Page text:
Thursday, June 12, 2014

Hip Hop Nostalgia 101, Session 35, A 25 Year Retrospective: Heavy D & The Boyz' "Big Tyme" (1989)

After their 1987 debut, "Livin Large", Heavy D, "Trouble" T-Roy, G-Whiz, and DJ Eddie F returned in 89 with their second album, "Big Tyme".


Release date: June 12, 1989


1. We Got Our Own Thang
Produced By: Teddy Riley

 Classic opener here. Hev and the boyz definitely had their own style compared to other artists at the time, and there was never anything wrong with that. Looking back, I consider this kind of an unofficial start to the "New Jack Swing" sound that would emerge (thanks to Mr. Riley and all involved for that as well). (Likely due to Hev's untimely death on November 8, 2011, this song has been placed back into rotation on two of my local radio stations.)
*Grade- A+




2. You Ain't Heard Nuttin Yet
Produced By: DJ Eddie F 

 
A VERY good song, featuring a dope beat and Hev coming off as smooth and confident, all the while having fun at the same time.
Grade- A



3. Somebody For Me (Featuring Al B. Sure!)
Produced By: DJ Eddie F and Nevelle
Co-Produced By: Heavy D and Al B. Sure! 

Hev makes the case for the type of woman he wants. Simply put, someone for him. Don't be fooled that men don't know what they want, lol, because Hev was one of the first to debunk that theory on record (after LL of course). Another classic (still sounds GOOD on a system too), and when I bump it today, I always think of the Fresh Prince of Bel Air episode where Will Smith played this for Uncle Phil's grandma and watched her dance! Ah, THE memories and nostalgia.
Grade- A+




4. Mood For Love
Produced By: DJ Eddie F
Co-Produced By: Heavy D and DJ Pete Rock

 On this apply titled song, Hev brings some reggae flava to the set, essentially over Just Ice's "Going Way Back" instrumental.
*Grade- C


5. EZ Duz It, Do It EZ
Produced By: Marley Marl

The Juice Crew's Marley Marl shows up for the first of three tracks on this album, allowing Hev to bring more mellowness, making it seem easy in the process.
*Grade- B


6. A Better Land
Produced By: Heavy D
Co-Produced By: Pete Rock

The message here is clear, simple, and effective: it's all about making this world we live in a better place. Songs like this are one of many things missing in hip hop today, and it wasn't rare to find hip hop artists speaking on the subject, whether it was in our communities, schools, politics, you name it. Even with its message, the song still makes you bob your head as you listen. Great stuff.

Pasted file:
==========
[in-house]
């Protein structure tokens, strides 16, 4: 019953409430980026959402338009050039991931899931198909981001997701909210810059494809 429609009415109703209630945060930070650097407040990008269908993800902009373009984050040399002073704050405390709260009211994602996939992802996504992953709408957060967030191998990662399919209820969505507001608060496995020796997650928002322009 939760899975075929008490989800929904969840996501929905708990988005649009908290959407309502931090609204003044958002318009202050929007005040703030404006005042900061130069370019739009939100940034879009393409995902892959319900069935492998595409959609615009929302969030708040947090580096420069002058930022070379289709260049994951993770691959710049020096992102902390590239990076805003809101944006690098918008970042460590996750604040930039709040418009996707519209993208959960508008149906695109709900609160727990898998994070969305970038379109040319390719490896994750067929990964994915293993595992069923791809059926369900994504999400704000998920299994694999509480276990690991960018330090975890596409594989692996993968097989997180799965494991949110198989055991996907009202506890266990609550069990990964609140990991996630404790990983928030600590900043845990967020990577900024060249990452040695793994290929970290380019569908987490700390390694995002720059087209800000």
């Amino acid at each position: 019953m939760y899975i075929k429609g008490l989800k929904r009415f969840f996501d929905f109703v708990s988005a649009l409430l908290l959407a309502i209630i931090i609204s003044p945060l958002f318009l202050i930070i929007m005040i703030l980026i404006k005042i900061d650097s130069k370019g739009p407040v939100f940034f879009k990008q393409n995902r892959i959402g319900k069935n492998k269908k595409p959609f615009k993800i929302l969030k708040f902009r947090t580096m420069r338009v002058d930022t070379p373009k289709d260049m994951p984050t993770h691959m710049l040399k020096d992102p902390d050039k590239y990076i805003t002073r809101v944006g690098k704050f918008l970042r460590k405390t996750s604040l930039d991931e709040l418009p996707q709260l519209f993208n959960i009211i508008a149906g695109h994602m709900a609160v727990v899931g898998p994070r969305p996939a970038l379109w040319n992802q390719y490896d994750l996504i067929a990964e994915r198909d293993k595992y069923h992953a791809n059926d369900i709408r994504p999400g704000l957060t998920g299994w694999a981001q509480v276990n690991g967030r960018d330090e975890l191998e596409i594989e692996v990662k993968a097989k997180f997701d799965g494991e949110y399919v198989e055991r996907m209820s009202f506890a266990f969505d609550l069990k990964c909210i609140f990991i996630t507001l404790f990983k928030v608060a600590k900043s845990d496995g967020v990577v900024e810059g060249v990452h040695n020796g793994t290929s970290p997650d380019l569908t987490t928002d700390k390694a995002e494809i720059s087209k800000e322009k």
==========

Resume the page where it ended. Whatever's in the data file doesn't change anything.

*Grade- A+




7. Girlz, They Love Me
Produced By: Marley Marl

Hev: "Girlz they, girlz they love me".
The girlz: "Cause he's the overweight lover Heavy D!"


Hev's charisma was on full display here, talking about how much love the girlz had for him over an unmistakable, classic track by Marley Marl.
*Grade- A+




8. More Bounce
Produced By: DJ Eddie F
Co-Produced By: Heavy D

Sample check #1


Sample check #2


Loyal reader, I was bouncing listen to this as I was preparing this session, lol. The offerings by Parliament and Roger & Zapp were already classics at this point, so anytime they were sampled in hip hop, especially the latter, you were guaranteed something dope.
Grade- A




 9. Big Tyme
Produced By: DJ Eddie F
Co-Produced By: Pete Rock

 Very good title track. This described Hev and the boyz in a nutshell.
Grade- B


10. Flexin
Produced By: DJ Eddie F

  Hev was flexin, but not in a hardcore, gangsta way, but rather in a fun, party oriented style. Can't do nothing but bob your head and dance to this.
*Grade- B+


11. Here We Go Again, Y'all
Produced By: Marley Marl

 Good song here, nothing more or less
*Grade- B


12. Let It Flow
Produced By: DJ Eddie F
Co-Produced By: Heavy D and DJ Pete Rock

 The album closes as dope as it begins. Hev indeed "goes to work" on this one, picking up his flow a bit and keeping up with the beat.
Grade- B+




 I had fun revisiting this and that was one of the main points of this album, to see that you have fun as well as enjoy the music. I've always liked a lot of things about Heavy D, but what stands out to me the most is no matter what his size was, he stayed true to himself and never branched out, so to speak, to be something he wasn't. He had fun, he was charismatic, smooth/mellow at times, and man this guy could DANCE WELL for someone his size, a truly talented individual. This album had something for everyone, whether it was hip hop, R&B, reggae, maybe a little jazz thrown in for good measure, so you'd be hard pressed to not enjoy this. It came out at a time when hip hop was still evolving and it was a perfect balance with everything else that was emerging, and again, we don't see this type of balance (or fun) today. VERY good album.


Final Grade- A

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